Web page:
- Working with children who are not yet literate? Introducing symbols early never hurt anyone! Have some activity boards ready to use with the persons favourite activity so you can model/point talk. Lots of ideas here
- An AAC system is rarely ready to go with all the language required. Phrases and words particular to the individual need to be put on it. Think about different situations and conversation with others and “easy quick wins”; Jokes, Social Scripts around motivating topics are a good start.
- Unsure of a persons level of language comprehension? Think outside the box! If your unsure you can always start with some observation. Try interviewing familiar communication partners. Check out the pragmatic profile for AAC to help you to understand how someone is communicating. Parents and Carers so often have such great examples to share!
- “My Therapist keeps going on about low-tech charts. Why can’t I just use a tablet?” Most people who use AAC communicate using a range of different approaches e.g. low tech AAC, sounds, gesture, signing, drawing, writing. Technology in and of itself is not important – what’s important is the communication. Technology is just one tool among many that can help us to communicate. https://acecent.re/2yvfvau
- Sometimes AAC is about more than just chatting. Teach “Operational competence”! For example, try encouraging aac users to take responsibility for changing their device and how to control the volume of their system.
- Blogs, forums & online chats are all great ways to share ideas & tips about #AAC but you can’t beat meeting people face-to-face, check out what @1VoiceAAC are doing in your area – and if there isn’t anything close-by then why not arrange your own – they’re always happy to welcome ‘pop-up events’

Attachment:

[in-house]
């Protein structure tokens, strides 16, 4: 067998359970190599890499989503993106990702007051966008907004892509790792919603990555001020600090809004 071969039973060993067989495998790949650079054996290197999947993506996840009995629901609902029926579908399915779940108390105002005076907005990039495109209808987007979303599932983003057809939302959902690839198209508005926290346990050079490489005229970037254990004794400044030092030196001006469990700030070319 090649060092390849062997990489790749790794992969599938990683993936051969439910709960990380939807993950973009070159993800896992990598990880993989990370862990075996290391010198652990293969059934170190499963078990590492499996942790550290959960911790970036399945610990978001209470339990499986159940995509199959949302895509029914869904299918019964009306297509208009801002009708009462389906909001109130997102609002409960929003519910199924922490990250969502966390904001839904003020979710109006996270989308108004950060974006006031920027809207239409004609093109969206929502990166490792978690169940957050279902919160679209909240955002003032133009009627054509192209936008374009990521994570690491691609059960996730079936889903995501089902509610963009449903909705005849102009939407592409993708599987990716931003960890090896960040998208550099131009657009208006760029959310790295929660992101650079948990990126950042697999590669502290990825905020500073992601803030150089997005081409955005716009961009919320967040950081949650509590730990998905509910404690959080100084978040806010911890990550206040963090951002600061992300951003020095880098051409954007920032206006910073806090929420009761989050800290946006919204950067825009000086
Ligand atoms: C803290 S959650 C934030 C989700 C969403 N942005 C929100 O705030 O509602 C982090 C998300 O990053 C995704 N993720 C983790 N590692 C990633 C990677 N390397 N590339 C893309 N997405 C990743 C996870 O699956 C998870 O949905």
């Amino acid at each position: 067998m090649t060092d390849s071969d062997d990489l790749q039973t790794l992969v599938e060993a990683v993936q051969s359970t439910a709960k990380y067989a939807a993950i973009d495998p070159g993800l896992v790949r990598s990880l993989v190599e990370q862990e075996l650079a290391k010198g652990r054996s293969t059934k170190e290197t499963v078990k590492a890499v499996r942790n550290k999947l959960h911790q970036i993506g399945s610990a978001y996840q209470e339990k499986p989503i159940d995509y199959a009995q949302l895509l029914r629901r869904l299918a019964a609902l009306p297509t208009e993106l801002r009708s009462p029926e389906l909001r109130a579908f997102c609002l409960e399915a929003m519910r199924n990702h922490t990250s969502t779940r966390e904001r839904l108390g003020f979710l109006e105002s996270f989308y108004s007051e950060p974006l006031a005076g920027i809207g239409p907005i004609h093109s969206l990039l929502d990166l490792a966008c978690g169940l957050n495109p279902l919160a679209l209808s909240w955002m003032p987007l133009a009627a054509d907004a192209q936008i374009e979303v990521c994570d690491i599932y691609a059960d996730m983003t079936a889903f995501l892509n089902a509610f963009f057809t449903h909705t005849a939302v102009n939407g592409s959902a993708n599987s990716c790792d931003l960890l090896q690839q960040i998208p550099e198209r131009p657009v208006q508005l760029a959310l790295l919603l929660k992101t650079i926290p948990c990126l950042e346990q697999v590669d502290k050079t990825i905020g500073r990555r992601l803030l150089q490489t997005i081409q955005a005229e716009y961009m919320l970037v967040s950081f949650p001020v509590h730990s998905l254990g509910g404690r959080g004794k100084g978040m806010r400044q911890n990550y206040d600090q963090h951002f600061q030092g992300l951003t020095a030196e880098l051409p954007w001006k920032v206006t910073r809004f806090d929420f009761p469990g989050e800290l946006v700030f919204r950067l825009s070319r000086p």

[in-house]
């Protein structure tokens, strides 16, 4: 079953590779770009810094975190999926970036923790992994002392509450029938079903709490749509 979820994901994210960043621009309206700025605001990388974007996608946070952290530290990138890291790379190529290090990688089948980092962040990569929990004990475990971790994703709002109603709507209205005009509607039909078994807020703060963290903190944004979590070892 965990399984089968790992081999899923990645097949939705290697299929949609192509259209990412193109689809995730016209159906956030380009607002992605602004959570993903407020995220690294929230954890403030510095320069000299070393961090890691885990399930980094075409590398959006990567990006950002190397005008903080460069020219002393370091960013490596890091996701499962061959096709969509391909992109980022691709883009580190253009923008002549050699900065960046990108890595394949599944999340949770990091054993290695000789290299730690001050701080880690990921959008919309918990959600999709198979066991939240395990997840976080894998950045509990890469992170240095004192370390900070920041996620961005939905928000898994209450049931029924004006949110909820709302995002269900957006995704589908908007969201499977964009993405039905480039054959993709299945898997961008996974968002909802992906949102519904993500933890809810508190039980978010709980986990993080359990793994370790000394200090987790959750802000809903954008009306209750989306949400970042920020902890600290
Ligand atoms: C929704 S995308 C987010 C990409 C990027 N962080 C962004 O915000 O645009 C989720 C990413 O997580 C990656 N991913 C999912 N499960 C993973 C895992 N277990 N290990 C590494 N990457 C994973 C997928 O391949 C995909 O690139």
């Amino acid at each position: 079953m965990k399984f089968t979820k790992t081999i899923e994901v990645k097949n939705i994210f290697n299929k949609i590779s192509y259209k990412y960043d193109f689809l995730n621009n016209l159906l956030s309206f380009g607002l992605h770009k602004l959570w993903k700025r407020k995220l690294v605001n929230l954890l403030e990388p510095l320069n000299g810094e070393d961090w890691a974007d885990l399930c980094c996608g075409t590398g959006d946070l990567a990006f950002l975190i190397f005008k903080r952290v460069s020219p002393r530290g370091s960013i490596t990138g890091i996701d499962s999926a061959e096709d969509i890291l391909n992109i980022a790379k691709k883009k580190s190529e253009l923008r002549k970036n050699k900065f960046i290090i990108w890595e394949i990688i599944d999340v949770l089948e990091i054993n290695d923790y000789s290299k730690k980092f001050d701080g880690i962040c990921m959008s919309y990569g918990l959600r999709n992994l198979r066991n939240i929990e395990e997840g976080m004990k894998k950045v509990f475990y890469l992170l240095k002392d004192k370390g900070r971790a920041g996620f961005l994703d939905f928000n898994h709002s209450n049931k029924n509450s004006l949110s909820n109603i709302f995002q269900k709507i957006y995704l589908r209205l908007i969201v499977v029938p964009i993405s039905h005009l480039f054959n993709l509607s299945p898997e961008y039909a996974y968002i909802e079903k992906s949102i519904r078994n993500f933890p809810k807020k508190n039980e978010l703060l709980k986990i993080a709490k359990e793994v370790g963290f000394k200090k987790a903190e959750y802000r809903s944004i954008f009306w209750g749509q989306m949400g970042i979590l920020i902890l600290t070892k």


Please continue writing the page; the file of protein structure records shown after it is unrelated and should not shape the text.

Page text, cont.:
- Tip 28 for #AACAware2021 has been shared by Kate Caryer: if you’re happy to do it, then getting other people to explain what you mean can be a useful strategy when communication breakdown occurs. If the person who uses AAC chooses to do it then it’s ok!
- Is your communication passport ready & to hand? You never know when you might meet a new person you want to speak with – be that a supply teacher in school, doctor in A&E or someone you want to chat up!
Communication passports can be printed or electronic – lots of great templates available from Call Scotland https://acecent.re/2qbD5Fi
Video passports can also help as it’s sometimes much easier to show things like ‘yes’ and ‘no’ on video than trying to describe it in words.
- Working with someone in education using AAC? Try and not just use AAC to name things but use the system to describe things! Do we need Dracula’s name in a AAC system or can we get someone to explain a person who has big teeth, likes the night and is scary!? It’s called the “Descriptive Teaching Model” – and once you get the hang of it, it makes working with AAC a lot easier.
- Learning to use AAC takes a lot longer than the 31 days of #AACAware2021! The last and final tip: IT TAKES TIME! Please be patient – give people time to get familiar with and learn how to use AAC – both people using it and their communication partners
Ace Centre blog
AAC Awareness Month – 31 Tips for 31 Days